Man died at Hereford hospital after ‘unacceptable’ failings

Herefordshire’s Wye Valley NHS Trust has apologised for the care given to George Griffiths after a Prevention of Future Deaths report was submitted by the coroner.

Mr Griffiths died after a stay in the hospital in early 2022, having been admitted by ambulance on February 1 that year with an acute kidney injury, gastritis, poorly controlled diabetes, and infected toes.

He developed a “significant” pressure sore during his stay, which doctors believed had contributed towards his death.

Herefordshire coroner Mark Bricknell said in his report, sent to the trust after the June 14 inquest recorded a narrative conclusion, that Mr Griffiths appeared to have been held in Hereford County Hospital’s emergency department for more than 40 hours, during which his footwear was not removed. He had a necrotic toe, and there was no evidence of appropriate management or referral.


The trust said the NHS was experiencing unprecedented demand at the time, and excessive waits were a symptom of this, but admitted that it was unacceptable that Mr Griffiths had been left in a position where his footwear was not removed and the pressure damage to his toe identified and managed in a timely manner.

A review has taken place and policy has been updated, the trust said.

Mr Bricknell’s report also said that while Mr Griffiths’ admission paperwork showed his skin was intact on admission, there was no evidence of preventative pressure care during his 40-hour stay in the emergency department and fie-day stay in the acute medical unit. Acknowledgement of pressure area damage occurred on February 8, but no reassessment took place until February 20, with a consequent failure to implement pressure relieving measures.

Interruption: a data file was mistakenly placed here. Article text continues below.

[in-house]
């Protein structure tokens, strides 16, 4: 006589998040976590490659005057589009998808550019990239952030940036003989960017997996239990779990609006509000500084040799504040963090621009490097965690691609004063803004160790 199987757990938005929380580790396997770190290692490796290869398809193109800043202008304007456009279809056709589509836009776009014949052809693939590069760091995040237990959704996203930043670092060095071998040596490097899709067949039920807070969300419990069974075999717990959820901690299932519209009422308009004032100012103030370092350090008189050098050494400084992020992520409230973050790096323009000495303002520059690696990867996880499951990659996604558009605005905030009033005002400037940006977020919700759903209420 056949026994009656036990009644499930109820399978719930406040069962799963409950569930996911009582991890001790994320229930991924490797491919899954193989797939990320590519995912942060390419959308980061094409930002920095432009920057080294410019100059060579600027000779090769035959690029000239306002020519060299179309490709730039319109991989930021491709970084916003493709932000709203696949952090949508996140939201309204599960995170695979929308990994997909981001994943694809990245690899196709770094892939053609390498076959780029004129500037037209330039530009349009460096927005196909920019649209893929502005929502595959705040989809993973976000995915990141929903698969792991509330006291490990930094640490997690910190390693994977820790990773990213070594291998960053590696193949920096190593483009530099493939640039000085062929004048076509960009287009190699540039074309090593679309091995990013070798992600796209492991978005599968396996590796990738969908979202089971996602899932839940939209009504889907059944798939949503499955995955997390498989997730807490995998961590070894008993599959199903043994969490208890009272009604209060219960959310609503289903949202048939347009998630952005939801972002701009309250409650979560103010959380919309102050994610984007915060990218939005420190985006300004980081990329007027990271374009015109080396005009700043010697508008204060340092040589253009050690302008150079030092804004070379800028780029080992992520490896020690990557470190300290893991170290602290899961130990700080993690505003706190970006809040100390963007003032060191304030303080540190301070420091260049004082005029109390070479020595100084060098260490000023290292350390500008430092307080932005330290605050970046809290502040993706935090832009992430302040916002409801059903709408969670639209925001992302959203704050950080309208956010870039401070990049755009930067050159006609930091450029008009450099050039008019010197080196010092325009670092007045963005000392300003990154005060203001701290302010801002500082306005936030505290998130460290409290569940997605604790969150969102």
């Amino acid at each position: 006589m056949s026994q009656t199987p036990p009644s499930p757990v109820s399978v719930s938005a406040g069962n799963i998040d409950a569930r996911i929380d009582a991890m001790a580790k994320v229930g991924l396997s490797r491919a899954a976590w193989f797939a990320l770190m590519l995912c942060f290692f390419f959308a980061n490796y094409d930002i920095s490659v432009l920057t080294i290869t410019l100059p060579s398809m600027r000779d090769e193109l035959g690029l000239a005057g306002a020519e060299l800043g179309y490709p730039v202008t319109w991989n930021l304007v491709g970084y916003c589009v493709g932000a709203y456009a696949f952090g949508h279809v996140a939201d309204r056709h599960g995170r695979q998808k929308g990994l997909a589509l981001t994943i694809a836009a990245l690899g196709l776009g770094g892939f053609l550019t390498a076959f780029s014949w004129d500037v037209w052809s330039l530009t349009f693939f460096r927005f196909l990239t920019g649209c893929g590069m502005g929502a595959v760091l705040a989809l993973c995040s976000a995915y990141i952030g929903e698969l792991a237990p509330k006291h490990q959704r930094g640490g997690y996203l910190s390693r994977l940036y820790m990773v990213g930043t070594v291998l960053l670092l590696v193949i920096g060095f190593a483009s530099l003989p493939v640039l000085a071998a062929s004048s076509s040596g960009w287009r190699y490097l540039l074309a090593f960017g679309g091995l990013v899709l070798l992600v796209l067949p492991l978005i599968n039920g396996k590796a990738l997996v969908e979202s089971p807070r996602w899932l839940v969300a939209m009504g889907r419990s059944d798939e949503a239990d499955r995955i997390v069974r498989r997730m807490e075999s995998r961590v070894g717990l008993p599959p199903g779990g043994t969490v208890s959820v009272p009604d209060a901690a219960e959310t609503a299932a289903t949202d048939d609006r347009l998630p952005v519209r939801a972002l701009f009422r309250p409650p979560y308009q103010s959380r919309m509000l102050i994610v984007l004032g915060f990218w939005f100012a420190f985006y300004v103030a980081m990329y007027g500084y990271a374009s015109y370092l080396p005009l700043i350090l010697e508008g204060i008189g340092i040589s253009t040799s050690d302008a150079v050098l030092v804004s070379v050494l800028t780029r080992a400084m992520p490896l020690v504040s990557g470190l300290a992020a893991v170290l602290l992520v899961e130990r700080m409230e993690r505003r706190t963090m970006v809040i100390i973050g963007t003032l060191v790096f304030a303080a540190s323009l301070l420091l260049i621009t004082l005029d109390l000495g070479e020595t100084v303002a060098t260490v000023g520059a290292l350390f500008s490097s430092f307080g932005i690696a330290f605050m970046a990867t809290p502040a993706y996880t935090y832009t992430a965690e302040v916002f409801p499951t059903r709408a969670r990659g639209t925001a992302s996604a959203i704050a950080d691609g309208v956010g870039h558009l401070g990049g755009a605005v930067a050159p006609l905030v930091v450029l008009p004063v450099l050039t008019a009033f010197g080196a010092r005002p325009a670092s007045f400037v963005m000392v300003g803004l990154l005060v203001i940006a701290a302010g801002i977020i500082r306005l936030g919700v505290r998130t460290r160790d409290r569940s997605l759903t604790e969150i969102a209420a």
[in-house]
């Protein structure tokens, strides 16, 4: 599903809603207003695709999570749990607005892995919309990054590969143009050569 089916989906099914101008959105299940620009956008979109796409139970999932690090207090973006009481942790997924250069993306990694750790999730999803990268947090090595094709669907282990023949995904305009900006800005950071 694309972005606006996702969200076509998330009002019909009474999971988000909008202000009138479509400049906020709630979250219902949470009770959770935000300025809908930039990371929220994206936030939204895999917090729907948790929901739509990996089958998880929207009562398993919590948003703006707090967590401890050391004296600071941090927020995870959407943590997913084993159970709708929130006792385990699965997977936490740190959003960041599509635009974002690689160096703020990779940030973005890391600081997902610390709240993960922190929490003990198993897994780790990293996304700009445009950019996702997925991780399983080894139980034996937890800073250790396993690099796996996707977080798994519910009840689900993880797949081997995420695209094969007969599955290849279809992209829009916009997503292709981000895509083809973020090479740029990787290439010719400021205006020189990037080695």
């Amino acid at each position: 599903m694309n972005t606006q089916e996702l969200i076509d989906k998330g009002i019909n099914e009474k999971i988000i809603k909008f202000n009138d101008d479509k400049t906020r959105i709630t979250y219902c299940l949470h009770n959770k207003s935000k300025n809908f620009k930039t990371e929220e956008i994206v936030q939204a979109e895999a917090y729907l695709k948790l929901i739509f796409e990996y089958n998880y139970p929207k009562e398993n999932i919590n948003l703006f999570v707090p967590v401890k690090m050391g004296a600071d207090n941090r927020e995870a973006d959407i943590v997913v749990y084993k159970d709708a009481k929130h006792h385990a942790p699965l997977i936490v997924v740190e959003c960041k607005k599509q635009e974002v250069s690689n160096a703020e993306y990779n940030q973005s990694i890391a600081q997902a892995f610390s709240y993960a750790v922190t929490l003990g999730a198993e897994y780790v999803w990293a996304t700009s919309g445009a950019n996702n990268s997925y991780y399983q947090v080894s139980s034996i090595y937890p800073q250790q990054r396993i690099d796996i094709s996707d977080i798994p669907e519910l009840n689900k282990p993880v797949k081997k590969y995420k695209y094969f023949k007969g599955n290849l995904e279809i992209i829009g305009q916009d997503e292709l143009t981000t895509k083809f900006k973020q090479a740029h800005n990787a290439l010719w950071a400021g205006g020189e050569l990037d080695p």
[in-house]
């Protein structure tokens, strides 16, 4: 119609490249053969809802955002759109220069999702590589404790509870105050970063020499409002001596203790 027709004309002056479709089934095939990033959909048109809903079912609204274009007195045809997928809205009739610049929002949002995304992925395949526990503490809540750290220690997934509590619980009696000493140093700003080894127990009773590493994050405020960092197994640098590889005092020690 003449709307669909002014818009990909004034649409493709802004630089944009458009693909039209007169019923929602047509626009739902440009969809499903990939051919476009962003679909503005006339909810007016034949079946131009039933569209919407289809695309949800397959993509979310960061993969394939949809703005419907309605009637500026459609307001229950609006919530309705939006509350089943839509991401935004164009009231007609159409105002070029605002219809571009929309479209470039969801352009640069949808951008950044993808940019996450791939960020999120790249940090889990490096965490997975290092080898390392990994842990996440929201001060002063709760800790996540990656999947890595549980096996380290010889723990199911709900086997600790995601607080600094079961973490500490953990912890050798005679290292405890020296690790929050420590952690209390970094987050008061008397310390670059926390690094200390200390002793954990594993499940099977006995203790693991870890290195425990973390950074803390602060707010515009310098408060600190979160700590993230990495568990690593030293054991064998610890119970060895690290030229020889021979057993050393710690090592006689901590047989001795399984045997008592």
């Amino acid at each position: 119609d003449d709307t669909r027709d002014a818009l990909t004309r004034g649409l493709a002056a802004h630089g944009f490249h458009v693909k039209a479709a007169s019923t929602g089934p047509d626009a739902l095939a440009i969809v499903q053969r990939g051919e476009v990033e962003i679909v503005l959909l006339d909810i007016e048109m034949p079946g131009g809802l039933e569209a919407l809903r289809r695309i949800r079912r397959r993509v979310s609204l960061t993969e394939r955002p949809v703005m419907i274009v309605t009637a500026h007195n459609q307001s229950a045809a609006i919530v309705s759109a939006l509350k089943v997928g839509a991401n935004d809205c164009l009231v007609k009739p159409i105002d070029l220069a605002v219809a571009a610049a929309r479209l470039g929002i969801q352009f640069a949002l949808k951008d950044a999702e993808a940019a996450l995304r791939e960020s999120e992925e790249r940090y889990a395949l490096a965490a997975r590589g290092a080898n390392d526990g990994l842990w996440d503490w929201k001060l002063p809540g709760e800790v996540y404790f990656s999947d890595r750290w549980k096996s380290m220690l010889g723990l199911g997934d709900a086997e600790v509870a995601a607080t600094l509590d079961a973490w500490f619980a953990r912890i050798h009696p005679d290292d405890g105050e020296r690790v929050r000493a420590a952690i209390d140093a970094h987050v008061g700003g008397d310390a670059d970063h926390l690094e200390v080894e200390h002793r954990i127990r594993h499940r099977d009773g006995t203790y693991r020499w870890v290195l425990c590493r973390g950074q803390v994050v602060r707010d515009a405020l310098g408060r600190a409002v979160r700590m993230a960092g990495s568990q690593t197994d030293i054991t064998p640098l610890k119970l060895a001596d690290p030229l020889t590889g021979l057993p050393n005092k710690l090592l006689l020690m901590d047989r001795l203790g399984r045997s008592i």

The trust said a serious incident investigation clearly outlined their failure to assess and treat Mr Griffiths’ pressure damage appropriately, but said the trust was “experiencing significant staffing shortages”, and that this had “undoubtedly played a part in our failure to appropriately assess, escalate and plan his care”.

It said that improvements are being made to the trust’s digital patient assessment and care plan systems, regular audits on the quality of completion of care plans and assessments are undertaken and monitored, and the process for requesting pressure care equipment has been modified.

The Prevention of Future Deaths report also said that the pressure sore Mr Griffiths acquired in the hospital had contributed to his death and noted that pressure area care training is not mandatory within the trust.

But, the trust said, while care training is not mandatory, front-line nurses and nursing associates do receive pressure area prevention, assessment, and care planning education, while a local competency package has been developed and piloted and will be rolled out more widely once evaluated.

Wye Valley NHS Trust said it was very sorry for the inadequate level of care that Mr Griffiths had received and that it would continue to make changes to improve practice.

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